In the past this would have ended all hope of my enjoying this city.  I HATE CROWDS.  But something amazing happened - None of that bothered me this time.  My inner child was dancing and shouting and having a great time!  Don't worry, my outer adult was somewhat more sensible, but there was a smile there that would have surprised anyone that knew me well.

We found the Liberty Bell with no problem.  It is a free exhibit open to all, first come first serve.  The line was longer than the ones I remember in Disneyland.  No problem.  Worth the wait.  The park ranger giving the history of the bell was fascinating, insightful, and thorough.  He lost most of the school children after the first minute or two, and most of the foreign viewers after "hello,"  but Pam and I listened to the whole thing.

There is also a tour of Liberty Hall where the Continental Congress sat and the Declaration of Independence was signed, but you have to get tickets to go on the tour and with the crowds we were only able to get tickets for late afternoon - so we skipped that and went searching for L & C. 

We didn't have to go far.  On the same block was an exhibit of the American Philosophical Society called "Of Elephants and Roses."  We were advised that they were the keepers of all things L & C.  So we scurried over to the exhibit to see if they could help us.  As we entered the exhibit Pam asked if it would be possible to see any of the L & C journals.  The face of the young man at the top of the stairs lit up.  He almost bounded down the stairs to inform us that he would be glad to take us across to the street to the main APS Library to show us a display of L & C's.  He and the other curator - an older woman - were so enamored at finding another history buff in my wife that they fairly drooled all over themselves, sharing little tidbits about the wondrous doings of former great men.

There were two small exhibits in the main library - most of which is private.  One contained two journals of L & C.  The curator told us that all of the journals are displayed on a rotation that allows them to avoid over exporsure to the elements.  It would have been nice to see more, but a little taste is better than none at all.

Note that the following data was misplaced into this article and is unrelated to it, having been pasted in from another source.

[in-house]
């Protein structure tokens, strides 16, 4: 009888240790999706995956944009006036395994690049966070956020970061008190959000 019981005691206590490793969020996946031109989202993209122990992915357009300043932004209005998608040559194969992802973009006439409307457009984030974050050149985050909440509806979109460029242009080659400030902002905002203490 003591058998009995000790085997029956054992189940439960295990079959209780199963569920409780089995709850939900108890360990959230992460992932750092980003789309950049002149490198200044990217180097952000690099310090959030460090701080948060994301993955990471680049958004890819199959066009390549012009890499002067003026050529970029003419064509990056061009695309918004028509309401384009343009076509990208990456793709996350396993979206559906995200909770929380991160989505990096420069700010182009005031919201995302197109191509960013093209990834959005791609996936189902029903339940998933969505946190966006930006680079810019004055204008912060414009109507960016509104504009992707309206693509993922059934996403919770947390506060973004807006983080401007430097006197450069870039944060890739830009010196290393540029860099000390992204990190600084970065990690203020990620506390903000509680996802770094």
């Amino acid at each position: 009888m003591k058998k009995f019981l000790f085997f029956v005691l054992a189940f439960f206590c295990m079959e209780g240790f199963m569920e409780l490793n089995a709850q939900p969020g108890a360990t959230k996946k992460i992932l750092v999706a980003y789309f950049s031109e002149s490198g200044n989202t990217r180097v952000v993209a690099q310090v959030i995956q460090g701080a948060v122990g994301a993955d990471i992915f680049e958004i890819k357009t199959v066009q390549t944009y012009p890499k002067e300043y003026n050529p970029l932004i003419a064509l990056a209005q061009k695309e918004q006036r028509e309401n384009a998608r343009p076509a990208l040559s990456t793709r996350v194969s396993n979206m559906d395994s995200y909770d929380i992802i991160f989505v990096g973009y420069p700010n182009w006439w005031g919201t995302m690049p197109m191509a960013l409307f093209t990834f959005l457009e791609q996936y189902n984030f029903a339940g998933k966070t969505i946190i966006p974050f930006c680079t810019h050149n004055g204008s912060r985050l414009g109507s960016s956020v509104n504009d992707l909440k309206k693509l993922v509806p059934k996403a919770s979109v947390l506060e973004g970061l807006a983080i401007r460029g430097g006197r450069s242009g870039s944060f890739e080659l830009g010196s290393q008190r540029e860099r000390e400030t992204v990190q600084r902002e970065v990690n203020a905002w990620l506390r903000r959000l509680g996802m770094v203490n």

The other exhibit was on the writing of the Declaration of Independence.  There was a draft that Thomas Jefferson had sent to Benjamin Franklin with annotated amendments asking for his approval.

Fascinating.  How did the American Philosophical Society end up with these documents?  Their past president happened to be Thomas Jefferson and their membership includes a long list of names of the men that have formed the history of this nation.

From there we went to a display of art of the important men and women in early Philadelphia history.  The work was mostly that of Charles Wilson Peale.

This is the building that held the art collection.

From there we decided to lunch at the City Tavern a place that was frequented by many of the members of the Continental Congress back in their day and has been recently restored.  The chef uses recipes that were common in the colonial period.  Pam had a salmon dish and the Martha Washington Chocolate Mousse Cake.

 I had the George Washington Porter Ale and the beef pie.

From there we visited the site of Benjamin Franklins home and offices.  The home was long ago removed.  The site has been preserved with a metal frame that gives the bare outline of what once stood.  On the floor are quotes form letters and documents of the Franklin family.

Across a square are both the first American Post Office and Franklins printing house.

Very cool stuff but NY beckons.

Wednesday, May 18, 2011

Postcards from the Journey - Day Five

From the beginning Gettysburg was a destination on this trip.  When we discussed and planned it five years ago - Gettysburg was a part of the plan.

So I absolutely hate to say that I'm a little disappointed.

Disappointed?  How can anyone be disappointed with what has been done to preserve the memory of this battle and the men who fought there?  It is all magnificent.  The monuments and statues alone - which are indescribably beautiful - are worth a fortune.  The work that has gone into developing the route which outlines the battle almost moment by moment over the three days it was fought has been painstaking.  The collected stories would fill a complete volume.

I think I was disappointed because it was all a little too slick.  But I'm getting ahead of myself.

Arriving at Gettysburg requires about a half hour trip off the main roads.  I like that.  You have to want to go.  And the morning we went there were a lot of people wanting to go.  The place was packed.  Busloads of senior citizens and other busloads of high school and junior high schoolers were everywhere.